What is a Social Problem?
“A social problem is any condition or behavior that has negative consequences for large numbers of people and that is generally recognized as a condition or behavior that needs to be addressed.”
- The definition of a social problem has both an objective component and a subjective component. The objective component involves empirical evidence of the negative consequences of a social condition or behavior, while the subjective component involves the perception that the condition or behavior is indeed a problem that needs to be addressed.
- The social constructionist view emphasizes that a condition or behavior does not become a social problem unless there is a perception that it should be considered a social problem.
- The natural history of a social problem consists of four stages: emergence and claims making, legitimacy, renewed claims making, and alternative strategies.
What is Social Problem Solving?
Social problem solving occurs when an individual or an organization attempts to solve a social problem. This process has several steps:
- Recognize that there is a problem.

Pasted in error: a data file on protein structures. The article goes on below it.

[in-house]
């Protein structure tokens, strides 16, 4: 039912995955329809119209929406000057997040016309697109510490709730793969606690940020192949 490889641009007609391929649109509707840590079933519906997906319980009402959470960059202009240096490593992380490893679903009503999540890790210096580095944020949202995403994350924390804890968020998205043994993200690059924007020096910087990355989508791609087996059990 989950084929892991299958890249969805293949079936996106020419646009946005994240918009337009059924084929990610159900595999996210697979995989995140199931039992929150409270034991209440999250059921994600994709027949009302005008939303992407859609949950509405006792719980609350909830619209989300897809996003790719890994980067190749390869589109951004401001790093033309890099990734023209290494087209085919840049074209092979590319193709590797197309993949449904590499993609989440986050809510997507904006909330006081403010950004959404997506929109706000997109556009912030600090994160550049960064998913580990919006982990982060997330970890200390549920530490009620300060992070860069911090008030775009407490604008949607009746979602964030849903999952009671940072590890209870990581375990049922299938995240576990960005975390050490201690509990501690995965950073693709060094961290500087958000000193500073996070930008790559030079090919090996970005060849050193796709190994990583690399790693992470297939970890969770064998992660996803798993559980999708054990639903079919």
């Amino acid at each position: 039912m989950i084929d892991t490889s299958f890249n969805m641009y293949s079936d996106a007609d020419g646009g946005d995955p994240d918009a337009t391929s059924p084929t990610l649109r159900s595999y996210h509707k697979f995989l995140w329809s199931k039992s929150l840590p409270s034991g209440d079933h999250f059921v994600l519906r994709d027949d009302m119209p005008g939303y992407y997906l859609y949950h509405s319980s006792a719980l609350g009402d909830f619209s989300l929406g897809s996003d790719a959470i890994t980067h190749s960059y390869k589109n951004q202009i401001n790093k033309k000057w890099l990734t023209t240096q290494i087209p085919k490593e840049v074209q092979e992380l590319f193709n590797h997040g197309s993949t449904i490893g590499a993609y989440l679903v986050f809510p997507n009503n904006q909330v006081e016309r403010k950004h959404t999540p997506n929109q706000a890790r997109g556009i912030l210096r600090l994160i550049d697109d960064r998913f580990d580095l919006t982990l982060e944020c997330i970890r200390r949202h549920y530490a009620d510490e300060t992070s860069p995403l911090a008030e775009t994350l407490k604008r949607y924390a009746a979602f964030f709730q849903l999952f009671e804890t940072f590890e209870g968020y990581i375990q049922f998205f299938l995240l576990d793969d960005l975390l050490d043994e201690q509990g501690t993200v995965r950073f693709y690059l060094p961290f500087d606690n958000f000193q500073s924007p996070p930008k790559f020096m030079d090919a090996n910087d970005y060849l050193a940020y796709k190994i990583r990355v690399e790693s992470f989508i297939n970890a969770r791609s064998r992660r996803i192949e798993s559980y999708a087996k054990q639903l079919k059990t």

- Define the problem.
- Brainstorm solutions to the problem.
- Choose a method to solve the problem.
- Implement the method chosen.
- Assess the outcome.
- Repeat, if necessary until the problem is solved.
Paraphrased from “Teaching Students to Solve Social Problems ” from the UF College of Education
Ways to Solve Social Problems
There are three primary ways that our society attempts to solve social problems.
- Government: Many government programs have been created to solve social problems. Programs like FDR’s New Deal, food stamps, medicare, welfare, and more are all examples of the government trying to solve a social problem. These programs are paid for by tax dollars and are run by government agencies.
- Non-Profit organizations: Non-profit organizations are generally founded by individuals who see a need in their communities and decide to do something about it. They rely on volunteers and donations to help them enact their solutions.
- Business: While business as a solution to a social problem might seem odd to some, many businesses are changing the world and making a profit at the same time. Because they do not rely on donations or volunteer work, some believe that business could be a better way to approach some social problems.
- Michael Porter “The Case for Letting Business Solve Social Problems”